Plans for Bush library stir Texas-size tempest

April 7, 2007

A thoughtful piece by the Tribune’s White House correspondent, who captures the debates within the faculty and Methodist Church as well as offering a glimpse of how some outside experts perceive the Bush complex.

Plans for Bush library stir Texas-size tempest
Mark Silva
The Chicago Tribune
April 8, 2007

DALLAS — For Southern Methodist University, the alma mater of First Lady Laura Bush and a proud, nearly century-old institution, the prospect of housing the George W. Bush Presidential Library would seemingly be an honor.

Yet the possible advent of the Bush library — and especially an ideological think tank planned as part of it — has split the SMU faculty, feeding a debate that simmers beneath the serenity of the leafy campus. At an institution dedicated to scholarly achievement and academic freedom, many fear the work of the Bush Institute would forever associate SMU with a right-wing political agenda.

Continued here.

See also the discussion at the Chicago Tribune blog, here.

(Note: this post is back-dated)

SMU Daily Campus story on new anti-Bush Institute petition

April 5, 2007

Faculty members launch anti-institute petition
Sarah Scott
SMU Daily Campus
April 5, 2007

A group of SMU faculty members announced the launch of an online petition against the Bush Institute on Wednesday.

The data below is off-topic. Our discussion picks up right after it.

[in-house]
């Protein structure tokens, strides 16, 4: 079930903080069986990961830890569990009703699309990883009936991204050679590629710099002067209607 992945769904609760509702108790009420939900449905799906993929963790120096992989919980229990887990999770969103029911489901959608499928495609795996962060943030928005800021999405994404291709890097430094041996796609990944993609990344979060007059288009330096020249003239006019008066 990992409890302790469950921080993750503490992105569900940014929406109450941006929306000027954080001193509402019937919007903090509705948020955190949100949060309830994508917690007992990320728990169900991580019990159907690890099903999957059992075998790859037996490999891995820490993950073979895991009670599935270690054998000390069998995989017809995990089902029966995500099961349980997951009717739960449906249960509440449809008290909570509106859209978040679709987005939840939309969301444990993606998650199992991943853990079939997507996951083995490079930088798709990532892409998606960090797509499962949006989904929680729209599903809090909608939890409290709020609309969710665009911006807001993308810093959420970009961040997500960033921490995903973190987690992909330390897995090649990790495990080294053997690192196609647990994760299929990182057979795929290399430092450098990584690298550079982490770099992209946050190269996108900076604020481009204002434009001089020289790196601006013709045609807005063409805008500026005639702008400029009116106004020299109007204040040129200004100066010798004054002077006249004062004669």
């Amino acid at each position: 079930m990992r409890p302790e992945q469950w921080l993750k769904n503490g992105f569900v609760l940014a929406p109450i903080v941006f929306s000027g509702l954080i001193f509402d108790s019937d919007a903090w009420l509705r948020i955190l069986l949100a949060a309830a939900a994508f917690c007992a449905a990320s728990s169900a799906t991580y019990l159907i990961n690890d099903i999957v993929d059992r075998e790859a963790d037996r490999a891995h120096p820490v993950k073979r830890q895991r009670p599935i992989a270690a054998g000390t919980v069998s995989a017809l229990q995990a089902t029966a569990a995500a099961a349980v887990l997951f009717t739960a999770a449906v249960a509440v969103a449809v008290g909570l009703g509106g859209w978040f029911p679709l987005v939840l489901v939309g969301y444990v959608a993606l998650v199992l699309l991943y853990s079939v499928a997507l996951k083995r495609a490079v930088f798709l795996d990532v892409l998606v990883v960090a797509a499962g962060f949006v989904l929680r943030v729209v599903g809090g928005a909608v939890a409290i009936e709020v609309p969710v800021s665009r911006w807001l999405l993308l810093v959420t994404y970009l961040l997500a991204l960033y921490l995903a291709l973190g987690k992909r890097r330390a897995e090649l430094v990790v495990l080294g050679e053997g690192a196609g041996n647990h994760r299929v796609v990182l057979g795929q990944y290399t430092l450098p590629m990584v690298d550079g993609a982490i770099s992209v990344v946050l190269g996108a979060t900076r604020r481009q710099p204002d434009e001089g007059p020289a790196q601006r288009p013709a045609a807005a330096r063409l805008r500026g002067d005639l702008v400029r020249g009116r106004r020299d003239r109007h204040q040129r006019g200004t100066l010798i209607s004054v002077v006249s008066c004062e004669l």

According to Perkins School of Theology professor Susanne Johnson, the open letter to SMU President R. Gerald Turner and the Board of Trustees was a collaborative effort between her and about a dozen other professors. In it, they challenge the notion that the Bush complex is an all-or-nothing deal.

“There are a good many of us faculty members who do not buy the all-or-nothing mantra,” said Johnson. “It’s evident that George Bush wants to come to SMU bad enough that, more likely than not, he’s open to negotiation.”

Continued here.

A preview of a partisan presidential think tank

March 30, 2007

A preview of a partisan presidential think tank
Andrew Weaver
SMU Daily Campus
March 30, 2007

If you want a preview of the sort of disinformation that many of us expect from the proposed Bush partisan think tank at SMU, which the president told the press he wants to call the Institute on Democracy, take a gander at the opinion piece by Mark Tooley published in The Daily Campus on March 21 titled “Bush Library controversy: Who’s really ‘disconnected'”?

Mr. Tooley was employed by the CIA before he became head of the United Methodist unit (UMAction) within the neoconservative think tank the Institute on Religion and Democracy (IRD) in Washington, D.C. He also writes a regular column for David Horowitz’s Horowitz is known for his attacks upon academic freedom and tenure and is the author of the seedy little book, “The Professors: The 101 Most Dangerous Academics in America.”